3. Discussion about Network Activities

Prof. Rode invites the other European member universities to participate in the Asian Studies Programme (junior staff members, students). The programme is held in English and is excellent. The best Asian teachers are available. The programme is always announced on the Asea Uninet Notice Board.

Dr. Trung advises that Austria and Italy provide most project support. There are scientific conferences in Hanoi and Burapha.

Prof. Obenaus suggests taking an initiative with Laos, Cambodia and Myanmar and including them in the network.

Prof. Choudhary gives a historical overview of the universities in Pakistan which was founded in 1947. 60% of the budget is spent on defence. Under the leadership of Prof. Atta-ur-Rahman many ideas were realised.

He explains the programmes of HEC:
The amount US-$ 20,000 is available to all as seed money to start up international cooperation. This year the largest Fulbright project with 100 senior scientists is being set up.
Main collaboration is with Austria and Germany.
The foreign faculty programme (one to three years) gives bright young people access to a good salary, facilities and projects, and they can apply for Pakistani citizenship.

Prof. Kofler, Medical University of Innsbruck, thanks his colleagues for the opportunities Austrian students have been given for medical training in Asia.

VIII. Focus Areas

Following groups were identified and a working group was formed for the International Relations Officers:

The focus areas were discussed and following reports were given:

Group 1 - Science & Technology

Prof. Tjoa, TU Vienna, and Dr. Kardena, ITB Bandung

Changed Focus Areas

  • Automotive Engineering (Kahlert, TUG; Le Anh Tuan, HUT)
  • Transportation and Tunnel Engineering (Kahlert, TUG; Nguyen Viet Trung, UTC)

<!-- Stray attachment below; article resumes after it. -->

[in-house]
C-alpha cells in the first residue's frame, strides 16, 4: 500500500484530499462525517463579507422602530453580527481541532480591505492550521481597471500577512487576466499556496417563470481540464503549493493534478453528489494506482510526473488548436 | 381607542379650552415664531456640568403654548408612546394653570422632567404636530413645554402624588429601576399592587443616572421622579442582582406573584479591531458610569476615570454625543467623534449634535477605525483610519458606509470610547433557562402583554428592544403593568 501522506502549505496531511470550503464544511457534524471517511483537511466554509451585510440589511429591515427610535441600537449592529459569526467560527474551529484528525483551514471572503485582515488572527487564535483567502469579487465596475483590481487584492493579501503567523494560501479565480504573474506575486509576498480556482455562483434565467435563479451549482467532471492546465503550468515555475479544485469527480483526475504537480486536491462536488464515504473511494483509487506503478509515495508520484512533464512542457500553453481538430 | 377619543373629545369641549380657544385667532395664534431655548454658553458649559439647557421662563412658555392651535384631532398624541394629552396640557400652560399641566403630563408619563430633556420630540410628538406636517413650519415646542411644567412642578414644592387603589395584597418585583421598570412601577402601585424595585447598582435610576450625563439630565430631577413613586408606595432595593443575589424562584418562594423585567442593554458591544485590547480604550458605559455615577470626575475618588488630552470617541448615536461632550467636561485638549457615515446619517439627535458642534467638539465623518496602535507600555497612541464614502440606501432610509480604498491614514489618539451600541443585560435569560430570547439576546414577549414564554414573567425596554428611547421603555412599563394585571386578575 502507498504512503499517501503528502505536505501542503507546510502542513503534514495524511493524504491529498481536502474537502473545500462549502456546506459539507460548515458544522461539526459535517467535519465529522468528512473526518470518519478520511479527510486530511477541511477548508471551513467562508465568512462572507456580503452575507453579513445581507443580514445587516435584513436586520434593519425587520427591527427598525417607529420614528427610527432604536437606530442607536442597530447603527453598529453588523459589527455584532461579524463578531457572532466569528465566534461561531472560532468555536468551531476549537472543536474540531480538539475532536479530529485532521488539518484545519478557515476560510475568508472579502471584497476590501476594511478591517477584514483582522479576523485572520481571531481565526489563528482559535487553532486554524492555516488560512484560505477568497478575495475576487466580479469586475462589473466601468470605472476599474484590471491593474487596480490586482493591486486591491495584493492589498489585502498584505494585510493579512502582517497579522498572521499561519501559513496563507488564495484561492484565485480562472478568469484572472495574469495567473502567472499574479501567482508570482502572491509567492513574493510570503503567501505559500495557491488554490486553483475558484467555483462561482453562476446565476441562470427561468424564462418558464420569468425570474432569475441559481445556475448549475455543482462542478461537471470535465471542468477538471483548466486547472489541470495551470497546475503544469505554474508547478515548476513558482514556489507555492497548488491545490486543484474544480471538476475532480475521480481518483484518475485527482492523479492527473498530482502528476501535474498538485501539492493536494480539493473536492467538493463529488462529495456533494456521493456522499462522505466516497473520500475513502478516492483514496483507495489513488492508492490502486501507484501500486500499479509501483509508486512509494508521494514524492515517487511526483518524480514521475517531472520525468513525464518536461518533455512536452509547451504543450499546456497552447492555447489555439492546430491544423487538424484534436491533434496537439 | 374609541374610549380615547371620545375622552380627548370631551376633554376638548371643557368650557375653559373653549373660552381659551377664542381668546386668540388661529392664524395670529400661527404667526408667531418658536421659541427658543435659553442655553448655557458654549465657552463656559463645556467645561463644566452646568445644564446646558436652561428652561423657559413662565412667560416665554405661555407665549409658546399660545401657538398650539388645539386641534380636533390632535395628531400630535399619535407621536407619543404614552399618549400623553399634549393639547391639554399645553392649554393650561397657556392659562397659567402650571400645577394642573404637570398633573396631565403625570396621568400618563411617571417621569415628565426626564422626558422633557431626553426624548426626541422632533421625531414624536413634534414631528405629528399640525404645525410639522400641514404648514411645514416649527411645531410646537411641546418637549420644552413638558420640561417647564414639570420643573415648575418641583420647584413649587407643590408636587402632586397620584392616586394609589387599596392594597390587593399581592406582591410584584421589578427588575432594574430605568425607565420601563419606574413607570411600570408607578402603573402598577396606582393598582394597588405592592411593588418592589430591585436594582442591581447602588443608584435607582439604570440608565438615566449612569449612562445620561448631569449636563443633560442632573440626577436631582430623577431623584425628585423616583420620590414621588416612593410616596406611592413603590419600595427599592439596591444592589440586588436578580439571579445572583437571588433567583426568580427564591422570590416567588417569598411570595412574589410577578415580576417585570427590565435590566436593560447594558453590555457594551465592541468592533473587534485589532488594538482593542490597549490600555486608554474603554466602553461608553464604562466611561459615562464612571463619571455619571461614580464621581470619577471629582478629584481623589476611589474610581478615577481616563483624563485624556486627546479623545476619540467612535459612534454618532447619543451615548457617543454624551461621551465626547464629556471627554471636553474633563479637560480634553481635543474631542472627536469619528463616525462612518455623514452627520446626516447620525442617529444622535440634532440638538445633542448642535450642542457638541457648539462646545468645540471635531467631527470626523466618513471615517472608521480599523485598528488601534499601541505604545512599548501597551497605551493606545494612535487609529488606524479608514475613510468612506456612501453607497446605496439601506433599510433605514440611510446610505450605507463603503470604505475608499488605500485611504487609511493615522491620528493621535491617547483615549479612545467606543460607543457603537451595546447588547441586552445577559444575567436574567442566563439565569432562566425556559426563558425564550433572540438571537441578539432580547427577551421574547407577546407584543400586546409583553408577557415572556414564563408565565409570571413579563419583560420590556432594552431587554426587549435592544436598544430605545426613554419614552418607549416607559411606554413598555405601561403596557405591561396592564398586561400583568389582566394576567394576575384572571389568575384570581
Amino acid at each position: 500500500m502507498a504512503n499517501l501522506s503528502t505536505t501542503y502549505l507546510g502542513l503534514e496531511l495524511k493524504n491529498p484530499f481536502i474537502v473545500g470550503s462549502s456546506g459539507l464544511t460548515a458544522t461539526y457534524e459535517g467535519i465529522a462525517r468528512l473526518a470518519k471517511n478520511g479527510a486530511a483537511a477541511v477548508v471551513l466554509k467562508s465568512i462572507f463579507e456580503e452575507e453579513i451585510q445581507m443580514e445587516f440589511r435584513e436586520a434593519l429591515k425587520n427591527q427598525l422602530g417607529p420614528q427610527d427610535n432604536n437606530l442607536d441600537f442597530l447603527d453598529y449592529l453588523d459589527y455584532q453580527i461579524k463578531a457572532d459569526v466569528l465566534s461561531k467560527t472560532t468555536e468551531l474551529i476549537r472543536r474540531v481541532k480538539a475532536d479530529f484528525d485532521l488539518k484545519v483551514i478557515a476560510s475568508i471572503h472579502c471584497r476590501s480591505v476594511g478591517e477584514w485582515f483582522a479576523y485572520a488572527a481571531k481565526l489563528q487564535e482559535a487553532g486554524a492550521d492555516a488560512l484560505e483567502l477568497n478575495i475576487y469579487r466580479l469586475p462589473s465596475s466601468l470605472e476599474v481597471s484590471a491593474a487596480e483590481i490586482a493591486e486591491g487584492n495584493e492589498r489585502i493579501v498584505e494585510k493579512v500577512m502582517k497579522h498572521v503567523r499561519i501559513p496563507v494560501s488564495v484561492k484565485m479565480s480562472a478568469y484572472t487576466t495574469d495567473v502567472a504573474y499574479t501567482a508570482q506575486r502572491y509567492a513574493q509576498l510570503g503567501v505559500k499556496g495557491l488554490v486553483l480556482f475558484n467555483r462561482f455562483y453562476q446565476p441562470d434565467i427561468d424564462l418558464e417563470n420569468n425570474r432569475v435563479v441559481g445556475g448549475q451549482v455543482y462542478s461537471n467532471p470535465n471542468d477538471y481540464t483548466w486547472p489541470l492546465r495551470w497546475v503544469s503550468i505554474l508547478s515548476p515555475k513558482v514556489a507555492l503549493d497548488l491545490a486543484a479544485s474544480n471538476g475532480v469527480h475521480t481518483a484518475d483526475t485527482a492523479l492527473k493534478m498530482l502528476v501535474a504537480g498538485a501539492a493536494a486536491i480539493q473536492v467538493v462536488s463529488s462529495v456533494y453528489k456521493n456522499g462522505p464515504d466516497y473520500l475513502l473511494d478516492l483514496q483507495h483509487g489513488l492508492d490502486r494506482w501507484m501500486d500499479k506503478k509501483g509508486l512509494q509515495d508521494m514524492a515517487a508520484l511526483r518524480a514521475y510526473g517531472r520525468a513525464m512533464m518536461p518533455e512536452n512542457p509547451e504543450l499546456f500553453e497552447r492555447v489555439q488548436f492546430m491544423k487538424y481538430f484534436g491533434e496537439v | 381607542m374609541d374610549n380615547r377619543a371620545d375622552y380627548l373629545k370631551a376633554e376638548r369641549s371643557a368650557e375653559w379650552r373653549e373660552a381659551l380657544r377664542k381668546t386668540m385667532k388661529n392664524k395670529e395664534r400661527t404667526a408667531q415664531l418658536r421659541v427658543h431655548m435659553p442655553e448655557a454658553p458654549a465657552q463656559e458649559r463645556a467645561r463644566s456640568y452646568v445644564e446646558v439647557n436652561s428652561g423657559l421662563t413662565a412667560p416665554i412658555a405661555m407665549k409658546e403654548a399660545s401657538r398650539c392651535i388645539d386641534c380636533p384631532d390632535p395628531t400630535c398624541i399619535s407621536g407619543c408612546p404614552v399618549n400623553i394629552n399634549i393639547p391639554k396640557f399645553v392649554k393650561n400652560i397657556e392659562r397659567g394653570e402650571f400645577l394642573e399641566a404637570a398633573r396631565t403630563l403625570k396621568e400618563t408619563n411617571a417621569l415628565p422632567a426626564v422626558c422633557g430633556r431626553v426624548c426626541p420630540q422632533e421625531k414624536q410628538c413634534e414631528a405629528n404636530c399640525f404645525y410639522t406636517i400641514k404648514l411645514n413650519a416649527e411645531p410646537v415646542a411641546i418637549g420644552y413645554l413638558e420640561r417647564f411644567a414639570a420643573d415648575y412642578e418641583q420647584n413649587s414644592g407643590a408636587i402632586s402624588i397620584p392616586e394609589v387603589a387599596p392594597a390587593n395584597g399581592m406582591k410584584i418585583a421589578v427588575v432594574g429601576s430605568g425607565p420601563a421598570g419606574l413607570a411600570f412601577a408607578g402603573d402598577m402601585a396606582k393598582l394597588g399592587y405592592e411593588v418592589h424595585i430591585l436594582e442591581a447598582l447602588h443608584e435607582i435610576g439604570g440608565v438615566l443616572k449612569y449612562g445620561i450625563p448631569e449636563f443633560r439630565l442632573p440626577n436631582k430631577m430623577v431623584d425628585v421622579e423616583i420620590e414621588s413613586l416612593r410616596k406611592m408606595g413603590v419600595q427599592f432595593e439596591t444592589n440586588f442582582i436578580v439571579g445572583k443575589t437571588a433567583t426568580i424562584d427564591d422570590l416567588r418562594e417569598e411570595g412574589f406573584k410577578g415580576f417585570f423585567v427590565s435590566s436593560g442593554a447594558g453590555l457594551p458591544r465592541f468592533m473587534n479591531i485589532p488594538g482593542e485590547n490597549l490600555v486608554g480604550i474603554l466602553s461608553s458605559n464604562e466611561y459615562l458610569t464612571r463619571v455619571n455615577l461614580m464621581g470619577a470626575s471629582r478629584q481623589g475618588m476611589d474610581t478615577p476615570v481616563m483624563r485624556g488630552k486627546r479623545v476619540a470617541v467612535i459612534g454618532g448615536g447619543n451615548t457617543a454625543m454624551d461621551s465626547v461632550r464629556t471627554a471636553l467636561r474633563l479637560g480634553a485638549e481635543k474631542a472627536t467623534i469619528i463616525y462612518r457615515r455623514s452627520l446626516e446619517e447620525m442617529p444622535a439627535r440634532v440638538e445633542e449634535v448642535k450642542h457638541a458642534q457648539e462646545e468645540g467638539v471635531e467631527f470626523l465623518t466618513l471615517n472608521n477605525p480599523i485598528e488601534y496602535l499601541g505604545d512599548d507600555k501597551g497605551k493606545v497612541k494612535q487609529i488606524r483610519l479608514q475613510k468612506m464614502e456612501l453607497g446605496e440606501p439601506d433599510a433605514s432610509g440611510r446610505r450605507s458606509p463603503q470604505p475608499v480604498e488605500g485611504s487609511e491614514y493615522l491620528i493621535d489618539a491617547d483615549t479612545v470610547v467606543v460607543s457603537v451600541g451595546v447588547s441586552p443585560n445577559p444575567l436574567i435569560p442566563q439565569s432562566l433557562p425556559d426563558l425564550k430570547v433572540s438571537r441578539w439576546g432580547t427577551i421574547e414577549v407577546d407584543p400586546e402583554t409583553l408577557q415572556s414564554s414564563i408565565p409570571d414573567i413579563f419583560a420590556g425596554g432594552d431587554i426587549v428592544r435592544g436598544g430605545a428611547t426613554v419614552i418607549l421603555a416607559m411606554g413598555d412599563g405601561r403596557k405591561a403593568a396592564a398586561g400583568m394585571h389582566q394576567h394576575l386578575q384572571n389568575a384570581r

• Applied Mathematics (Spinelli, PTM; Kappel, UG)
  • Information Sciences & Technology (Tjoa, TUV; I. Liem, ITB)
  • Biomedical Engineering (Kappel, UG; Moh. Nu, ITS)
  • Energy (Schnitzer, TUG; Vanida Bhavakuli, KMUTT)

New Focus Areas

  • Multimedia (Tjoa, TUV; Ahmad Waskidi, ITS)
    St. Petersburg, UGM, ITS, ITB, TUV, TUG, SDU
  • Urban Planning (Gretzmacher, BOKU)
  • Natural & Biological Chemistry (Iqbal, Karachi)
    UInn, ITB, Karachi, BOKU, UGraz, UGN
  • Product Innovation (Voss, SDU)
    SDU, TUV, St. Petersburg, ITB, HUT

Group 2 - Economic and Social Sciences

Prof. Pierangelo Peri, Trento University, Prof. Obenaus, Univ.Economics Vienna, and Prof. Amelia Guevara, Univ. of the Philippines

1. Ongoing Collaboration:

a) Research and training in tourism, involves Austria, Vietnam, Thailand, Philippines, Indonesia

b) Short-term courses

  • Area Study: Asian Studies Programmes are being carried out in Thailand, Indonesia, Vietnam and the Philippines for Austrian students
  • European summer course
  • Workshop on intercultural management and international business; involves Austria, Thailand, Vietnam (UInn, WU, NEU, PSU) and is a 3-week course (60 hours) for Austrian and Asian students

c) Joint Degree Programme

i. Groningen and ITB

  • MS Biomedical Engineering
  • MS Chemical Engineering
  • MS Actuarial Science

ii. Groningen and Gadjah Mada University